Posted in Built heritage, Canals, Economic activities, Engineering and construction, Extant waterways, Industrial heritage, Ireland, Irish inland waterways vessels, People, Sea, Sources, waterways
Tagged barge, boats, bridge, canal, Dublin, Grand Canal, Grand Canal Docks, howth, Ireland, Irishtown, National Gallery, Poolbeg, Ringsend, waterways
On the east side of Dublin
Poolbeg: €280 per metre for a year plus membership; €20 a night for visitors.
Dun Laoghaire: €435 per metre with facilities for a year, €290 per metre without; €3.60 per metre per night for visitors.
Howth: €81 per metre per month; daily rate €3,20 per metre, minimum daily charge €20.
On the west side of Dublin
Grand or Royal Canal: current maximum €278 per year, irrespective of boat length, less than Dun Laoghaire charges per metre (for a berth with no facilities).
Admittedly you can go to more places from Dun Laoghaire (like, er, Holyhead), but on the other hand you can go boating from west Dublin in all but the most extreme conditions and there are more pubs along the way.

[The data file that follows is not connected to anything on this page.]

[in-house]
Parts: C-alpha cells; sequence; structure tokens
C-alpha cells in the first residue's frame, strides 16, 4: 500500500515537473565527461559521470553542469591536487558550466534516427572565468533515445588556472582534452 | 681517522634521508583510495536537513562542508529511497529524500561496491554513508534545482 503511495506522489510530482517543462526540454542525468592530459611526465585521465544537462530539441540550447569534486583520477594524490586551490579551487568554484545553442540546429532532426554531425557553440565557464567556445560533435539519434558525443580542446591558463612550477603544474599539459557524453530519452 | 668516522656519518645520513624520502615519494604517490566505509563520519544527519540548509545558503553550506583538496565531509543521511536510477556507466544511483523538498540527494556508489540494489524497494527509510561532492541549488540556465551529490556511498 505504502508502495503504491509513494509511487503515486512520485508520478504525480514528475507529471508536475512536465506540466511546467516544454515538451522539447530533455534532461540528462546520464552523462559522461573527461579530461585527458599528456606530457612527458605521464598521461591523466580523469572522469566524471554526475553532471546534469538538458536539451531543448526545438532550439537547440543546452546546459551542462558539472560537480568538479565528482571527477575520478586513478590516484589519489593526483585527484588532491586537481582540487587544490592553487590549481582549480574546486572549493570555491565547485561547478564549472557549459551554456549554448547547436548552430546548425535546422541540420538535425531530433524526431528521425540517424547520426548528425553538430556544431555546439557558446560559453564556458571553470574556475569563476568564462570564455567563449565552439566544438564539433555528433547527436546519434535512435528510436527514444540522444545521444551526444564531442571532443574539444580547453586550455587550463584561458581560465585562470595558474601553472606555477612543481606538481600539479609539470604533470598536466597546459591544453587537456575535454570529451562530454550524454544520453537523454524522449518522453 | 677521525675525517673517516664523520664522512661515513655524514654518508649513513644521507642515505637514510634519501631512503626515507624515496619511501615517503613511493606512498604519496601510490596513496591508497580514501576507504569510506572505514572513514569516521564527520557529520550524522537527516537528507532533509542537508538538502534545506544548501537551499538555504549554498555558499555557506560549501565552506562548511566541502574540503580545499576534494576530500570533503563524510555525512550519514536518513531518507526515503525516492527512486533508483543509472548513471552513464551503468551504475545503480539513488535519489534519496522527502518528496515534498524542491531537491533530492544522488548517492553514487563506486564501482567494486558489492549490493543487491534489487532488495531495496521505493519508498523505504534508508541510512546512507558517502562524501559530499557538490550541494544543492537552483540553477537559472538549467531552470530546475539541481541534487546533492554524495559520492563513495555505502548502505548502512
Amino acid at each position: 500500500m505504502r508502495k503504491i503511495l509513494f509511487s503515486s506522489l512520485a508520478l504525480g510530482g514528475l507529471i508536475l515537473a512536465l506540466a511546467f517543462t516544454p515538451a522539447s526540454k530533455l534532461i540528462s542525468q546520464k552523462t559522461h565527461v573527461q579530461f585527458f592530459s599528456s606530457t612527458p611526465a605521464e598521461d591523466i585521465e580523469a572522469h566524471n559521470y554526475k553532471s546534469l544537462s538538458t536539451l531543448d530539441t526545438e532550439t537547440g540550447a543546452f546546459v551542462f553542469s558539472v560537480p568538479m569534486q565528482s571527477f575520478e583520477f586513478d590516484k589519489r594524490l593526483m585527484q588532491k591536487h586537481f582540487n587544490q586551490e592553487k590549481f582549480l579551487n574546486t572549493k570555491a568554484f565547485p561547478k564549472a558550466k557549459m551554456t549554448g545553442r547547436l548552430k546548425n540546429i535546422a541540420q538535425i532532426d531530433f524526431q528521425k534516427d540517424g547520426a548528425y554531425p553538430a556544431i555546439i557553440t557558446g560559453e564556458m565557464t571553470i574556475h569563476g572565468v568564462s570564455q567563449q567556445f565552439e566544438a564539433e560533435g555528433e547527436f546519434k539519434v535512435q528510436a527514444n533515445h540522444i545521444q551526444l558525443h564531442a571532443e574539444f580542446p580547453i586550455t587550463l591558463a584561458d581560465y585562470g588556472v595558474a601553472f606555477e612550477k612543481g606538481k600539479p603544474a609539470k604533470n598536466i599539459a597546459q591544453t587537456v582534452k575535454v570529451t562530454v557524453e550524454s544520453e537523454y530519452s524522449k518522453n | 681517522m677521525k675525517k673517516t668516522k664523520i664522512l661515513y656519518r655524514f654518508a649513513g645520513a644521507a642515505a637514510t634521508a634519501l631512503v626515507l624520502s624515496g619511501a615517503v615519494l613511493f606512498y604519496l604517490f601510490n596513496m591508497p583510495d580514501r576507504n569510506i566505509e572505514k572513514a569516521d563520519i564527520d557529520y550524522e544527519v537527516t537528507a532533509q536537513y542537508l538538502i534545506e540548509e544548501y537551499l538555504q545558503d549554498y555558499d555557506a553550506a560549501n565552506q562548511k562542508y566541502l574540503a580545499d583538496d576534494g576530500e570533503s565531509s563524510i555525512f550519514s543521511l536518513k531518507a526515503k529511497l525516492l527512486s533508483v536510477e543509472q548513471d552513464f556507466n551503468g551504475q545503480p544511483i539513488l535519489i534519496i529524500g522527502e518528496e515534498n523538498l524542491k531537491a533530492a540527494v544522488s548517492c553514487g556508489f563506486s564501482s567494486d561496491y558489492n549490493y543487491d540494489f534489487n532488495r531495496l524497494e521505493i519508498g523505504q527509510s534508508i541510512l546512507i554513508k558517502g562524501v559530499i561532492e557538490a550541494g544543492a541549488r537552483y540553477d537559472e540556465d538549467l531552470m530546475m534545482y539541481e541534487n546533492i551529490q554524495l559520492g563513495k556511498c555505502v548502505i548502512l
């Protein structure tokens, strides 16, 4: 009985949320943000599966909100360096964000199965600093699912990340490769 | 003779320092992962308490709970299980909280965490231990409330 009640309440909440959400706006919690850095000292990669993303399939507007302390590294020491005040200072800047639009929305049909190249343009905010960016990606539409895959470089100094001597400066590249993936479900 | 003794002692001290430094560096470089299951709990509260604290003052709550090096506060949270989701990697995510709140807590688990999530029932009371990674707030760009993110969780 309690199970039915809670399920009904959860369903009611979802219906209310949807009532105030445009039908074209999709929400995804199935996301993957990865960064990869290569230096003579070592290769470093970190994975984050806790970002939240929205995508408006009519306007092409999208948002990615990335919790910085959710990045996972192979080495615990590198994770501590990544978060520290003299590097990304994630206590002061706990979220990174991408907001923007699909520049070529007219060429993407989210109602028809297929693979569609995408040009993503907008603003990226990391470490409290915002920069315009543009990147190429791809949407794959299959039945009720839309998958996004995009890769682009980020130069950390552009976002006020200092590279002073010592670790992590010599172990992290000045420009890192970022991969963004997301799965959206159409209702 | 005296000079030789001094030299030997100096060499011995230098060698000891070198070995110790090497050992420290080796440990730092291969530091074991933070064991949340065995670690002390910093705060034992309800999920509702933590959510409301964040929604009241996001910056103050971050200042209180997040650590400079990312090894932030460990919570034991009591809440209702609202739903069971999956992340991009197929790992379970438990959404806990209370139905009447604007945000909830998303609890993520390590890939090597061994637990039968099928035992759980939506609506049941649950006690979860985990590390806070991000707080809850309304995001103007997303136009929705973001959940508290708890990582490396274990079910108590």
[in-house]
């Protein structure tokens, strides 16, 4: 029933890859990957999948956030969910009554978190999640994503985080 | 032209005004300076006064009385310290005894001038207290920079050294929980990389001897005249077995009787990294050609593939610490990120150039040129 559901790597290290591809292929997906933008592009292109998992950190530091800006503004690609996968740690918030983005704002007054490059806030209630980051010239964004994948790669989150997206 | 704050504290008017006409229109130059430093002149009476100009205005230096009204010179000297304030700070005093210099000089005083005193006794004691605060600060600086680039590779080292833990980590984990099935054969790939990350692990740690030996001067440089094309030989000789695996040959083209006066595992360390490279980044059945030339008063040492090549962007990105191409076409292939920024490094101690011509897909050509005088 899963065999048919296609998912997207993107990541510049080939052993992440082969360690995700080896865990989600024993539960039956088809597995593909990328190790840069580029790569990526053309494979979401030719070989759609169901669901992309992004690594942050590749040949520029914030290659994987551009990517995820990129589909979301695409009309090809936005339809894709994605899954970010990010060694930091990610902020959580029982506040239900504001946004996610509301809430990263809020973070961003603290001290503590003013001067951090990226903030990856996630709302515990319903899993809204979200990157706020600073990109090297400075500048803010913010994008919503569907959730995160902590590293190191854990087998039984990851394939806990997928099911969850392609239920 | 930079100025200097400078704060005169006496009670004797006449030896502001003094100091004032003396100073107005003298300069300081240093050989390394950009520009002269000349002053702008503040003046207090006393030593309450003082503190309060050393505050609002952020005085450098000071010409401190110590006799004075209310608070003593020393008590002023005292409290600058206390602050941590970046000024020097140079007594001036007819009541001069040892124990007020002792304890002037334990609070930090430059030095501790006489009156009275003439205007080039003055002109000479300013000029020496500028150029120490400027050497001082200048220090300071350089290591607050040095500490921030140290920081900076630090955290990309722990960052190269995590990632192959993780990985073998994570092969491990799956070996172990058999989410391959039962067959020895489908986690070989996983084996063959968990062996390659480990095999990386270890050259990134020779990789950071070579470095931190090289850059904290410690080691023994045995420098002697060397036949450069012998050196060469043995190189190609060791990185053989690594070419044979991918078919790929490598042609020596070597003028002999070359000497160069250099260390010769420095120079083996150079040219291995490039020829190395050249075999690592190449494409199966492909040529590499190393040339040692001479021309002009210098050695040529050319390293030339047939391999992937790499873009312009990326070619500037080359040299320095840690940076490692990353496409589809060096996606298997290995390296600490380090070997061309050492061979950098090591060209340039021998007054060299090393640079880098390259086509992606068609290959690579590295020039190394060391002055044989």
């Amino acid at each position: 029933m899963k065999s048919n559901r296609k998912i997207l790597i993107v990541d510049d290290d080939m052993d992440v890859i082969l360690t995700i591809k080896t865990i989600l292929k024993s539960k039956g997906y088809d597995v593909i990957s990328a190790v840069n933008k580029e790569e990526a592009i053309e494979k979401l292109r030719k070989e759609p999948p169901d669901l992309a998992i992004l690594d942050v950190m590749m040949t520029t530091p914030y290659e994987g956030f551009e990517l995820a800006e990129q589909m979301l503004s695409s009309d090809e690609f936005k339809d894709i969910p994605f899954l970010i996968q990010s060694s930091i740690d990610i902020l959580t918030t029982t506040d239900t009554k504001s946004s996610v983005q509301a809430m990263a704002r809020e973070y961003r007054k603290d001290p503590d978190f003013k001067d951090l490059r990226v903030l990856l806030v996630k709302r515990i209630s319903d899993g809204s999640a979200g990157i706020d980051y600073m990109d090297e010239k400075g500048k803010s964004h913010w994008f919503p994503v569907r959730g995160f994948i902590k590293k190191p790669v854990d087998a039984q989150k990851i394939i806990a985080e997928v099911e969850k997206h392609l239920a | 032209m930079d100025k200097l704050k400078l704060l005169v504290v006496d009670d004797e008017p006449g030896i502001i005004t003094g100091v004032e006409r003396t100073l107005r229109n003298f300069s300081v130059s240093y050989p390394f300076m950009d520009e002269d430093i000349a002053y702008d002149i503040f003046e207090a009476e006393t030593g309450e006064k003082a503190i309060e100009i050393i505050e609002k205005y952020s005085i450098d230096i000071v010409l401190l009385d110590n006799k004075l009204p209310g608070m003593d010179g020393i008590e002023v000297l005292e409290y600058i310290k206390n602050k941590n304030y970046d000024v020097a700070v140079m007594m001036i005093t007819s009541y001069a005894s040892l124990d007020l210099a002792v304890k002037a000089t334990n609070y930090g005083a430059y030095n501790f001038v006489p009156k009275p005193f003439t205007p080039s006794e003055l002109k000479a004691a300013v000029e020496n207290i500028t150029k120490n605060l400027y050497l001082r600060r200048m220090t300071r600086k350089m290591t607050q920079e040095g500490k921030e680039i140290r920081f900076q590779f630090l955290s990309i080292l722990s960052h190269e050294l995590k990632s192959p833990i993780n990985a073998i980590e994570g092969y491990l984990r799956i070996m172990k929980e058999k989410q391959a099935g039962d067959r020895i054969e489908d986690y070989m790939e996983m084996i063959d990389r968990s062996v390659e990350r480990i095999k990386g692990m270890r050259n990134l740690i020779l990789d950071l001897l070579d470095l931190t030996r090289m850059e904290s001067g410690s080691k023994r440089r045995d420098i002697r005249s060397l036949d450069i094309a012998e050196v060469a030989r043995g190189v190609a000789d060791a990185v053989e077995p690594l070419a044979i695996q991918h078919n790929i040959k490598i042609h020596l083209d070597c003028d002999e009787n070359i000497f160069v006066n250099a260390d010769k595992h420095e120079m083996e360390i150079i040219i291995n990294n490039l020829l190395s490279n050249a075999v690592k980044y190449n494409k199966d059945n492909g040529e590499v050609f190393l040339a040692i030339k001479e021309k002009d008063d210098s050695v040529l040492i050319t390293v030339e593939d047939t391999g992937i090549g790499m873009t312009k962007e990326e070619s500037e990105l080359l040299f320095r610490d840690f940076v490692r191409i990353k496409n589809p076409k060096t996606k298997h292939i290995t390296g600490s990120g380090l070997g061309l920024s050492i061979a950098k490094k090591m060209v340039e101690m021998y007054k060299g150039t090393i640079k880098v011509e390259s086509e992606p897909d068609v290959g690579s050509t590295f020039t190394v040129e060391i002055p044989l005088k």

Posted in Canals, Economic activities, Engineering and construction, Extant waterways, Ireland, Irish inland waterways vessels, Operations, People, Politics, Sea, Sources, Water sports activities, waterways, Waterways management, Weather
Tagged boats, bridge, bye-laws, byelaws, canal, Dublin, Dun Laoghaire, Grand Canal, howth, Ireland, marina, mooring, Operations, Poolbeg, Royal Canal, waterways, Waterways Ireland
Maark Gleeson of Clontarf Yacht & Boat Club has kindly given me details of the Club’s recent trip along the Royal, with notes on the time taken and some useful advice, especially about the tides in Dublin.
Posted in Built heritage, Economic activities, Engineering and construction, Extant waterways, Irish inland waterways vessels, Operations, People, Restoration and rebuilding, Scenery, Tourism, Water sports activities, Waterways management
Tagged 12th lock, Abbeyshrule, Blanchardsstown, boats, bridge, canal, Clondra, Clontarf, Dublin, Ireland, Liffey, lock gate, lock key, patroller, Poolbeg, Richmond Harbour, Royal Canal, Shannon, tide, waterways, Waterways Ireland, yacht & boat club